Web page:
Concrete pumping is usually the preferred method of delivery of a concrete mix to a job site’s pour. This involves the use of a machine that accepts the concrete from the mixer then places pressure on a large hose to push the concrete through to the point of the pour. Chute delivery uses a series of wide ducts in which concrete slides down to the desired location of the pour. Until the invention of the concrete pump, chutes were used frequently. Today, chute delivery is rarely used in the United States, but is frequently utilized in developing countries where construction equipment is not available.
A concrete pump uses material cylinders and hoses to deliver concrete to a specific area. A concrete pump is far more efficient in terms of time required to pour and the amount of labor required to manage the pour. Chute delivery is very labor intensive. It requires workers to prepare the chute, man the chute to keep concrete moving, reposition the delivery end of the chute during the pour, and then break down the chute. In modern industrialized construction projects, the labor costs and time to pour are not efficient enough.
Advantages of Concrete Pumping over Chute Delivery
To make chute delivery work, the concrete mix must be very wet or watered-down. This hurts the strength of the concrete. Using the same aggregate to cement ratios in a mix, the dryer mix that a concrete pump can deliver can produce concrete that withstands 3000 PSI. But to deliver the same mix with a chute system, it must be much wetter and the resulting concrete will likely only produce strength of 2,000 PSI (if you are lucky).
Because chute delivery relies on gravity instead of pressure to push the concrete to the pour site, the starting point of the chute at the concrete mixer truck must parked in a raised location. Then a system of jacks is used to put the chutes in place for gravity-based delivery. Erecting jacks and joining aluminum chutes together requires about 5 more people than concrete pumping. So set up, breakdown, as well as the delivery time results in chute delivery taking far more time to delivery concrete. A concrete pump uses mechanical and hydraulic forces that push the concrete through the hose. You only need one person on the hose and another one at the machine. Faster delivery time and less labor makes investment in purchasing or leasing a concrete pump an excellent financial decision.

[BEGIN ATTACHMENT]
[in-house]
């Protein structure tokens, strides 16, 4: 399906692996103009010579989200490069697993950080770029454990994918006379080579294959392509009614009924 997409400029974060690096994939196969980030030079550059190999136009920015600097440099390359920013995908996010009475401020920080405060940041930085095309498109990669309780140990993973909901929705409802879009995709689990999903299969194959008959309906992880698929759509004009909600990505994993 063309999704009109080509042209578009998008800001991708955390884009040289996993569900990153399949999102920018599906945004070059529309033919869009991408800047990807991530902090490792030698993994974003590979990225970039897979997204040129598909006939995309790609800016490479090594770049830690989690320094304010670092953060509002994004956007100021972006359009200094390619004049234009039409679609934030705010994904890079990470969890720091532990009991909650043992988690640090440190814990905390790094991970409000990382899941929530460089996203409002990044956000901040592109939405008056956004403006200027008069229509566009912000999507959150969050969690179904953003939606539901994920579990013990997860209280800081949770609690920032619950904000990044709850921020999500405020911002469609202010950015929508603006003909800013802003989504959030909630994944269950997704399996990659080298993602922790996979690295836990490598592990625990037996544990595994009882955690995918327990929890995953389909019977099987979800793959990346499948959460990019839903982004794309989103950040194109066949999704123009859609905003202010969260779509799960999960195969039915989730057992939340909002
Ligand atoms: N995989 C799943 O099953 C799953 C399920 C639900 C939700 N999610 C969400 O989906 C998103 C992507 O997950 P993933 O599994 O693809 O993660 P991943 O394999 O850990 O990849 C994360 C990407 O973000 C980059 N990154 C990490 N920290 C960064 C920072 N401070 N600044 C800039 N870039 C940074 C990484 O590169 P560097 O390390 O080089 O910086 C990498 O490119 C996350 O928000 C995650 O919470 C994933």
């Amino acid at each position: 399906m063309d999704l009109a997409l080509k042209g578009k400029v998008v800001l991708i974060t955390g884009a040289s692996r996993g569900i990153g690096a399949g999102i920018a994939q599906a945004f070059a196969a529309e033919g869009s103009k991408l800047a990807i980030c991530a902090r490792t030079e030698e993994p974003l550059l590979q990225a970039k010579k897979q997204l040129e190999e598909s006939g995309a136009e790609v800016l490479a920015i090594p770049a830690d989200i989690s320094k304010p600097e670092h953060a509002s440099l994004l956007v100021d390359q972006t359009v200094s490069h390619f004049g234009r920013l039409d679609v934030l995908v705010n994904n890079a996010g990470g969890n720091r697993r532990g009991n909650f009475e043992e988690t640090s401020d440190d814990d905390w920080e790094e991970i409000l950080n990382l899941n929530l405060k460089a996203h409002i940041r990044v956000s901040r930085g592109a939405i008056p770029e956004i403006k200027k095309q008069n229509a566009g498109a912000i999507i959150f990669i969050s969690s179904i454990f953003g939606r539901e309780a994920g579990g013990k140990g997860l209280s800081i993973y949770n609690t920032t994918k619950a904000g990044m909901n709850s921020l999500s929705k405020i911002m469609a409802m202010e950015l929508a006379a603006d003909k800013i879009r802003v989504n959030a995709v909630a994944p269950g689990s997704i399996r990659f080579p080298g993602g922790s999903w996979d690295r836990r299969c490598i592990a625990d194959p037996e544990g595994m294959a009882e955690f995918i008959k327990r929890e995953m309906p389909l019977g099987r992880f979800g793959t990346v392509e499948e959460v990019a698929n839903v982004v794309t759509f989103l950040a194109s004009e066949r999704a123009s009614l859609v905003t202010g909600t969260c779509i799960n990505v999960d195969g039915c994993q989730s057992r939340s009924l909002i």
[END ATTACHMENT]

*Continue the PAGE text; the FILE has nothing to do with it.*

Concrete Pumps Make Modern Construction Possible
The other benefit of concrete pumping is the constant speed of delivery. This type of control avoids errors during the pour, increases the likelihood of an even set on the concrete, and reduces waste during the pour and at the end of the pour when the concrete must be cut off just in time to finish the job and not deliver wasted material.
Concrete pumping affords flexibility that chute delivery cannot provide. You can deliver concrete upwards with a concrete pump. The driving force on a concrete pump is the hydraulic cylinders pushing material through two material tubes. Concrete pumps allow modern construction of monumental high-rise buildings.
A concrete pump is considered “the form of concrete delivery” in the United States now. If you can get a truck close to the pour site, it will pump the mix without having to form scaffolds to hold chutes or deal with positioning a truck in a higher location so the material can slide down.
Edward Salazar is co-owner of JED Alliance Group, Inc. When buying used heavy equipment to refurbish and sell, he visits many job sites where he sees safety being ignored. When he and his staff train their customers on purchased equipment, they reinforce the importance of knowing the machine and taking precautions. Feel free to contact Edward at 321-251-4844.